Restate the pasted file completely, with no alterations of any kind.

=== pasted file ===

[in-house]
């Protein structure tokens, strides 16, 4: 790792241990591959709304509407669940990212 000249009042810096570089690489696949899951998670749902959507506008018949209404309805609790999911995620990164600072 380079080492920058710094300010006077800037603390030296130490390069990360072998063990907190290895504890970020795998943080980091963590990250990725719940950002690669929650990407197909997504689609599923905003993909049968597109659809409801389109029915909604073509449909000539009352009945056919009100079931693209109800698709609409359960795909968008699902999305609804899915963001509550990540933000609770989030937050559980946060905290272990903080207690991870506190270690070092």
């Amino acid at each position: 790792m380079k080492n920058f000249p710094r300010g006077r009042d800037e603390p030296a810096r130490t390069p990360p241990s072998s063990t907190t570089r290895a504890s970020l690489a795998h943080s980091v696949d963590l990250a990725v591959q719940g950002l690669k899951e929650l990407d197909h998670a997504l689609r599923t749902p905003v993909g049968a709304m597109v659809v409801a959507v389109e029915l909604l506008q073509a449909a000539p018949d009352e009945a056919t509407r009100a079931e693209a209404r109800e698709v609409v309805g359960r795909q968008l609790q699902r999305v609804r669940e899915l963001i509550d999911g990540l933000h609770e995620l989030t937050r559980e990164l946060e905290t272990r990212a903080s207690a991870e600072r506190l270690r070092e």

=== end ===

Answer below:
[in-house]
């Protein structure tokens, strides 16, 4: 790792241990591959709304509407669940990212 000249009042810096570089690489696949899951998670749902959507506008018949209404309805609790999911995620990164600072 380079080492920058710094300010006077800037603390030296130490390069990360072998063990907190290895504890970020795998943080980091963590990250990725719940950002690669929650990407197909997504689609599923905003993909049968597109659809409801389109029915909604073509449909000539009352009945056919009100079931693209109800698709609409359960795909968008699902999305609804899915963001509550990540933000609770989030937050559980946060905290272990903080207690991870506190270690070092």
């Amino acid at each position: 790792m380079k080492n920058f000249p710094r300010g006077r009042d800037e603390p030296a810096r130490t390069p990360p241990s072998s063990t907190t570089r290895a504890s970020l690489a795998h943080s980091v696949d963590l990250a990725v591959q719940g950002l690669k899951e929650l990407d197909h998670a997504l689609r599923t749902p905003v993909g049968a709304m597109v659809v409801a959507v389109e029915l909604l506008q073509a449909a000539p018949d009352e009945a056919t509407r009100a079931e693209a209404r109800e698709v609409v309805g359960r795909q968008l609790q699902r999305v609804r669940e899915l963001i509550d999911g990540l933000h609770e995620l989030t937050r559980e990164l946060e905290t272990r990212a903080s207690a991870e600072r506190l270690r070092e």